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Discussion Starter #1
So, I was at the gun shop picking up some .22 LR and noticed they have these AR-15 looking semi-auto rifles that take regular .22 LR ammo.

Anyone have any thoughts on these?

Thanks.
 

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Discussion Starter #7
You're paying $300-$400 more to have it look like an AR. What's the point?

Get a 10/22 for $100 and spend $60 for a new stock and you've got the same thing.

OK. Now I understand. It seems to me that the Ruger 10-22 stuff around here already seems to be a couple hundred. My only that was that by the time I paid for the mods and mags, I'd be close to the $300 mark anyway.

I have looked at the SR-22, but can't seem to find any good deals.

My first thought was that the Bushmaster .223 is just to rich for my blood. So, for the same money, I could get about 3 of these .22 deals or 3 SR-22s. And of course, the ammo is cheaper.
 

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100-150 for a ruger
or 300-500 for the look alike ar
 

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Allow me to give two reasons:
1) I own a Sig 556 (rifle that shoots the .223/556)...just bought the Sig 522. They appear almost identical. The 522 allows me train on a gun with similar actions, but at MUCH lower cost to shoot.
2) Since this is a "prepper" site, allow a little "far-out" thinking. A person seeing my 522 wouldn't know it's not an EBR, since even the magazines look like 556's. Were I to be confronted with a dozen armed men, all toting what looked like "military" rifles, I would be much more concerned than if they had a hodge-podge of arms. Just a thought.

I love my 522. It's more accurate "out-of-the box" than my other .22 rifles (10/22's, others). Personally, I think it's worth the extra money to take a stock .22 rifle such as the Ruger 10/22, and make it look more like a EBR. One doesn't need to, but every advantage I can have, I want to take...including causing the other person to think I'm more heavily armed than I really am.
 

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Free Mason
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Allow me to give two reasons:
1) I own a Sig 556 (rifle that shoots the .223/556)...just bought the Sig 522. They appear almost identical. The 522 allows me train on a gun with similar actions, but at MUCH lower cost to shoot.
2) Since this is a "prepper" site, allow a little "far-out" thinking. A person seeing my 522 wouldn't know it's not an EBR, since even the magazines look like 556's. Were I to be confronted with a dozen armed men, all toting what looked like "military" rifles, I would be much more concerned than if they had a hodge-podge of arms. Just a thought.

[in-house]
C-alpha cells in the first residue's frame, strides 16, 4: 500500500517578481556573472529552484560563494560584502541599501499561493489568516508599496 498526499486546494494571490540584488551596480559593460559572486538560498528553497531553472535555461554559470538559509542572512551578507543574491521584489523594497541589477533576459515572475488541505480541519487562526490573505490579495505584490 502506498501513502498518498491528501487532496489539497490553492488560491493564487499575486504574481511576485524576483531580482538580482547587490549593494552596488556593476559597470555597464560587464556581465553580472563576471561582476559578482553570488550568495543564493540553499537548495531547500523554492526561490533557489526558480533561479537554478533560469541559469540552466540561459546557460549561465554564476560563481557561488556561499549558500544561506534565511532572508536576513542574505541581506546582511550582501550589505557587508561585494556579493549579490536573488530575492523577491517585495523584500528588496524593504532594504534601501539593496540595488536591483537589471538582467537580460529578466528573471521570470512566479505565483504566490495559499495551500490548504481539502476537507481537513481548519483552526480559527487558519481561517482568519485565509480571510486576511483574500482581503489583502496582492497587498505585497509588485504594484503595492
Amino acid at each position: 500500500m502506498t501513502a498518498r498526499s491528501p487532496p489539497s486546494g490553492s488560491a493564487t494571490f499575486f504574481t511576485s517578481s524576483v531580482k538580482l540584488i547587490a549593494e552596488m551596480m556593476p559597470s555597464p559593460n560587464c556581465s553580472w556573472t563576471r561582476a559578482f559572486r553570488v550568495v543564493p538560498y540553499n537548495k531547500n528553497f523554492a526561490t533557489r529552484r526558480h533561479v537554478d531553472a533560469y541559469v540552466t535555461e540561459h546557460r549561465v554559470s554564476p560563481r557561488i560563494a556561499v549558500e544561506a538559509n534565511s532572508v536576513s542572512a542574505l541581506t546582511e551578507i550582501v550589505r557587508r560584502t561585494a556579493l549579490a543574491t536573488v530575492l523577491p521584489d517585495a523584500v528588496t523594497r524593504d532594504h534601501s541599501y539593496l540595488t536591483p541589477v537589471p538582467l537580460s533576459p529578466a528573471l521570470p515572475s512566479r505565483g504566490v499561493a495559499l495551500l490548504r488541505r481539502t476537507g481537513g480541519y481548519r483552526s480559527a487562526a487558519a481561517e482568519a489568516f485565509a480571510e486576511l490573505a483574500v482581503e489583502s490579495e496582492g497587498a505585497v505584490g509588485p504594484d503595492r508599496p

I love my 522. It's more accurate "out-of-the box" than my other .22 rifles (10/22's, others). Personally, I think it's worth the extra money to take a stock .22 rifle such as the Ruger 10/22, and make it look more like a EBR. One doesn't need to, but every advantage I can have, I want to take...including causing the other person to think I'm more heavily armed than I really am.
I always thought the AR looking 22's were a waste of money. You have a very valid point I have not considered. I wanted one of these but did not see the value. Now I must rethink my stand. I am not sure if I should thank you or swear at you (LOL).

Thanks
 

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A person seeing my 522 wouldn't know it's not an EBR, since even the magazines look like 556's.
That's probably a good thing. Tacti-cool .22s are a great way to get laughed off the shooting range.
 

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Hey...speaking of .22s what's the difference in standard long rifle,hollow points and subsonic ammo?
Does subsonic still have the accuracy and power?
 

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Hey...speaking of .22s what's the difference in standard long rifle,hollow points and subsonic ammo?
Does subsonic still have the accuracy and power?
sub sonics do not travel faster than the sound barrier thus are quieter

hollow points just expand a lil more in game and standard lr rounds are just that usualy either hollow points or lead nosed
 

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The .22lr AR's are used primarily as training weapons for a lower cost. You get the same function as AR's and get the muscle memory. CMMG also makes conversion kits for ARs that replaces the bolt and magazine.